• Posted on: Tuesday, 9 October 2012 - 12:00am
    This year, Marquand Library acquired a copy of one of the first complete color facsimiles of the Grimani Breviary, a magnificent example of Flemish Renaissance manuscript illumination.  Monumental in size, it consists of 1,670 pages, of which around 120 are full-page miniatures of both sacred and...
  • Posted on: Wednesday, 18 July 2012 - 12:00am
    In 1734, Michel-Etienne Turgot (1690-1751), the influential provost of the merchants of Paris (a position roughly equivalent to that of the present-day Mayor), commissioned a new printed map to record and promote the city of Paris. Turgot, perhaps inspired by a set of tapestries depicting a...
  • Posted on: Wednesday, 9 May 2012 - 12:00am
    Adventure was promised to those who traveled Japan’s three hundred-mile-long Tōkaidō Road from the 17th through early 20th century. For more than three centuries illustrated books and woodblock prints created and fostered a perception that the Tōkaidō was more than a thoroughfare running alongside...
  • Posted on: Thursday, 19 April 2012 - 12:00am
    Pietro da Cortona’s Tabulae anatomicae, one of the most artistic anatomical atlases ever produced, was not published until more than 70 years after the artist’s death. Early in his career, Pietro made studies of the work of anatomists, including Nicolas Larché, whose dissections in Rome were also...
  • Posted on: Tuesday, 20 March 2012 - 12:00am
    It is said that if one natural disaster strikes, a second will occur... So begins the preface to this harrowing chronicle of disasters that took place in Japan during the first two years of the Ansei period (1854-1860). The era was beset with natural calamities: 4 major and many minor earthquakes,...
  • Posted on: Friday, 2 March 2012 - 12:00am
    The triumphal column erected by the Roman senate in 113 A.D. to celebrate the victories of the emperor Trajan (died 117) over the Dacians is one of the best-preserved monuments of Imperial Rome. A key point in the architectural program of Imperial and personal propaganda planned by the emperor for...
  • Posted on: Wednesday, 11 January 2012 - 12:00am
    Adventure was promised to those who traveled Japan’s three hundred-mile-long Tōkaidō Road from the 17th through early 20th century. For more than three centuries illustrated books and woodblock prints created and fostered a perception that the Tōkaidō was more than a thoroughfare running alongside...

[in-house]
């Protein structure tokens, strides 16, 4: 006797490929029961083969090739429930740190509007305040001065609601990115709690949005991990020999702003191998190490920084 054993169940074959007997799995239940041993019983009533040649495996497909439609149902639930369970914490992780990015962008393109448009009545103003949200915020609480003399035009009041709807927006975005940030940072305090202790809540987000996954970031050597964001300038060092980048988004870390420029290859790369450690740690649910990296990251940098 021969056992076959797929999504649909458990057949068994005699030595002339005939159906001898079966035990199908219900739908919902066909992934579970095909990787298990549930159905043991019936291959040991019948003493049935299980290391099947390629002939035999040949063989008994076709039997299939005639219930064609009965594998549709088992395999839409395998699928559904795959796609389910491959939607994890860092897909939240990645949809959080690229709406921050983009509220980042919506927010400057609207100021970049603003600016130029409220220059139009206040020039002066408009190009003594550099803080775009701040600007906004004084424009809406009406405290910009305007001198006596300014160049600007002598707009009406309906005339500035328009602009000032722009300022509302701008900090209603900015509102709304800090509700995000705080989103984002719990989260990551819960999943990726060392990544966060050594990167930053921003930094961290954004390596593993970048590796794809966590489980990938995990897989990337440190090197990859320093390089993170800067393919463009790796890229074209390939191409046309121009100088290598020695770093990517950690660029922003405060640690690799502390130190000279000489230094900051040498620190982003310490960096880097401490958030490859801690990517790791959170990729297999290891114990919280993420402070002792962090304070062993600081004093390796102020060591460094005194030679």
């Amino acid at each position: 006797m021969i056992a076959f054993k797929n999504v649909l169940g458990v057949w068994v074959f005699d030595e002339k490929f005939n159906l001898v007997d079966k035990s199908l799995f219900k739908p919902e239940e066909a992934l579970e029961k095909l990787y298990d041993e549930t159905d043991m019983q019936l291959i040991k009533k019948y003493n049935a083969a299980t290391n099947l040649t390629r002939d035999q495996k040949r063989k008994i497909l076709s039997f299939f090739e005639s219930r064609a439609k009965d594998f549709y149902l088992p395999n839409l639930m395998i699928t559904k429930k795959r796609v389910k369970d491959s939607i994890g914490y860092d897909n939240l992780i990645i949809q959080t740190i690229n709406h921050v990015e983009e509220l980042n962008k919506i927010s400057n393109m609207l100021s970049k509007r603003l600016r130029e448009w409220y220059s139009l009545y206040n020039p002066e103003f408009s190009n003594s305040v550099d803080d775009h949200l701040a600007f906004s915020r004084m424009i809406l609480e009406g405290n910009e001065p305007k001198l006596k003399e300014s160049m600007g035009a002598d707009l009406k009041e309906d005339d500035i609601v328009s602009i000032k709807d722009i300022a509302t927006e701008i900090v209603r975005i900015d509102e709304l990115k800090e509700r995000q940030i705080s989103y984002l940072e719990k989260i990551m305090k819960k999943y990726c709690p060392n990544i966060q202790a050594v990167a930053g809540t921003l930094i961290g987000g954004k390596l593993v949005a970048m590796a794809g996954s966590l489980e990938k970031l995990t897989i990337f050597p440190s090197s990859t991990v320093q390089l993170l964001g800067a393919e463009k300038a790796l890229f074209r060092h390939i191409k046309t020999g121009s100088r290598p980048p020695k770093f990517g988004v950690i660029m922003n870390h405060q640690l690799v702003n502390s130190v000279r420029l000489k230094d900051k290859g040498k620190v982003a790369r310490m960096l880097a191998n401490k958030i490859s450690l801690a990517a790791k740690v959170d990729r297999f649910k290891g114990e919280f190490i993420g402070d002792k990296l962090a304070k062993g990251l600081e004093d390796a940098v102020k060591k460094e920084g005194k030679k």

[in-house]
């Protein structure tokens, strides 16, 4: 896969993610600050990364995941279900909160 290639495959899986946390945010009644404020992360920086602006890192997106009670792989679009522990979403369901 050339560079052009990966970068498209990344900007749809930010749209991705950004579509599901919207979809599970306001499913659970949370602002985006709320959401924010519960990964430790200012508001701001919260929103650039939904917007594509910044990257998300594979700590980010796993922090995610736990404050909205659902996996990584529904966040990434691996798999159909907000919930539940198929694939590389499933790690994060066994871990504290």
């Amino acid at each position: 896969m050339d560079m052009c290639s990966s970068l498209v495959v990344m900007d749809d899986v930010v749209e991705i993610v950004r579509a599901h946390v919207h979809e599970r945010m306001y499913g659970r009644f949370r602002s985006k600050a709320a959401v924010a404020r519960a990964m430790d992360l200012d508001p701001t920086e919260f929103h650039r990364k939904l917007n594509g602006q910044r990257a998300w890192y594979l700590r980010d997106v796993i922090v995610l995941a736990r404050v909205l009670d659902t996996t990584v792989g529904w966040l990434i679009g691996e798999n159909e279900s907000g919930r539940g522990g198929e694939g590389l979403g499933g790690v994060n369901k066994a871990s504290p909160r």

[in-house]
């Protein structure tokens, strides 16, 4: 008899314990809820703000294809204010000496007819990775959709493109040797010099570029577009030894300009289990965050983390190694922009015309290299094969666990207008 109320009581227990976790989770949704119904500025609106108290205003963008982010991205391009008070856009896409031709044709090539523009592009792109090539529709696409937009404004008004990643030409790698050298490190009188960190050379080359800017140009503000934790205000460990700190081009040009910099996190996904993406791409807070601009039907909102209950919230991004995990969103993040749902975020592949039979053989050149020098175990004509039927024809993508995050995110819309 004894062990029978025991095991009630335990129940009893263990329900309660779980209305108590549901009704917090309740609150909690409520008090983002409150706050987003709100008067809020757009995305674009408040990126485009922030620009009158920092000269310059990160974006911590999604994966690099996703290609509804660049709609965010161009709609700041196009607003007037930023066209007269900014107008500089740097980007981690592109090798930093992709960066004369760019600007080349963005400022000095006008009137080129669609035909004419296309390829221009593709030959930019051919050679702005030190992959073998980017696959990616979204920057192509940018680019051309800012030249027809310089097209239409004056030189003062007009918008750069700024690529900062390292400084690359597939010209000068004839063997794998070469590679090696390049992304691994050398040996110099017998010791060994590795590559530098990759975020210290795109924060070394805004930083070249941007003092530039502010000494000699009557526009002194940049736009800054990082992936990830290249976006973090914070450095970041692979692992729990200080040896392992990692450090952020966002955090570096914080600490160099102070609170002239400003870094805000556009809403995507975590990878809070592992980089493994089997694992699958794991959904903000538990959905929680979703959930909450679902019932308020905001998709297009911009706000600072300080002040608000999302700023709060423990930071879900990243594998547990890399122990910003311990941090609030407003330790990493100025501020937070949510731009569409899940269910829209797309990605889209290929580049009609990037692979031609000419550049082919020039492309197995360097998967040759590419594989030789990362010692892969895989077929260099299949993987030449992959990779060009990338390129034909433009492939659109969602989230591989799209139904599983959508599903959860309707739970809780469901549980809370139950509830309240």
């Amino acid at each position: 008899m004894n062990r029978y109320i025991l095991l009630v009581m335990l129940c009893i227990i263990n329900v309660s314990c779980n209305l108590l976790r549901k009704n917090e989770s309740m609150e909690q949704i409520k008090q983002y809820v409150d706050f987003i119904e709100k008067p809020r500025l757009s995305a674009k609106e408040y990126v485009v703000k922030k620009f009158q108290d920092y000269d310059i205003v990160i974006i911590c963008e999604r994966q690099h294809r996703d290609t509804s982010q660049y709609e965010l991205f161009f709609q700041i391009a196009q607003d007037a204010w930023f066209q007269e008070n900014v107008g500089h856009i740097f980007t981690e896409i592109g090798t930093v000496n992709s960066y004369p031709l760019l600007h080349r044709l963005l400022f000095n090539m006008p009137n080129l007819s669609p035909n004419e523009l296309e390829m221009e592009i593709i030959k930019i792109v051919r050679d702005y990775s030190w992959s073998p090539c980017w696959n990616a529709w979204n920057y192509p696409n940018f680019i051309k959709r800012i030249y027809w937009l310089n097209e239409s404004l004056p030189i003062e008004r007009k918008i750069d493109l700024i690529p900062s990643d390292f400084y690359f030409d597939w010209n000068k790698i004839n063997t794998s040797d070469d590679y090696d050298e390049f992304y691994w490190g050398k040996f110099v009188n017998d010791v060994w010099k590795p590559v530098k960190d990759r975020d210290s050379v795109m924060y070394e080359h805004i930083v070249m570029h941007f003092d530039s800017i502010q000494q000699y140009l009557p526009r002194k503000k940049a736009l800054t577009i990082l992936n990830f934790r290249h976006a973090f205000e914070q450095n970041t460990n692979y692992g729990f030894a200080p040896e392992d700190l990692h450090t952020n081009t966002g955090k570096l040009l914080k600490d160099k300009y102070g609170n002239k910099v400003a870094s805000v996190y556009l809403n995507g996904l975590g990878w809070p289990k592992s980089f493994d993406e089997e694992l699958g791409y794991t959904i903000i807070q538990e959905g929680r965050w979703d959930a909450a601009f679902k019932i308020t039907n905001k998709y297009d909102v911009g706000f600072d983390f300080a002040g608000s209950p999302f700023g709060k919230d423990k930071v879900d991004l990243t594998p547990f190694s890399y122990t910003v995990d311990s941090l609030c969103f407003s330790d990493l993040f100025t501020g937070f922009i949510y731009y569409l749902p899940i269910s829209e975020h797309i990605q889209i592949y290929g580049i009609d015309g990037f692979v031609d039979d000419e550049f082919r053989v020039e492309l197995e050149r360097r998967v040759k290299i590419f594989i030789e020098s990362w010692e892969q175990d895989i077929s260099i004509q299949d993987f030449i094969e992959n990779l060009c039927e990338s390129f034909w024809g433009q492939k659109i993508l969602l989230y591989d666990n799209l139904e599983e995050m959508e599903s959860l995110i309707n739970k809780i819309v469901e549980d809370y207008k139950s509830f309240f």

• Posted on: Thursday, 15 December 2011 - 12:00am
    In this lavishly produced woodblock-printed “picture book” from the beginning of Utamaro’s career, pictures of insects, plants, and reptiles are paired with similarly themed and humorously risqué love poems. While many people are familiar with Utamaro’s later woodblock prints of bold beautiful...
  • Posted on: Tuesday, 29 November 2011 - 12:00am
    Though it is hard to believe, this recent addition to Marquand’s rare book collection is actually a student project by Emmet Gowin—distinguished American photographer, and Professor Emeritus of Visual Arts at Princeton. It is particularly fitting that this splendid example of student work at its...
  • Posted on: Monday, 17 October 2011 - 12:00am
    Written over the course of forty years by three generations of the Saitō family, the Edo meisho zue is a window onto the world of Japan’s capital city during the late 18th and early 19th-centuries. The lively commentary and more than 600 illustrations by Hasegawa Settan offer the modern reader not...
  • Posted on: Monday, 17 October 2011 - 12:00am
    In the waning years of the Yuan dynasty (1279-1368), wokou (Japanese pirates) raided the coastal provinces of eastern China with increasing regularity.  Despite suffering defeat in Shandong in 1363, raiding parties continued, pushing even farther south along the coast to Fujian Province.  The early...
  • Posted on: Monday, 17 October 2011 - 12:00am
    Increased trade and diplomatic contact with the Far East during the seventeenth century nurtured European taste for exotic goods, such as lacquer, porcelain, and patterned silks. Oriental lacquer objects, first imported into Europe in the late sixteenth century, came from Japan, China, India, and...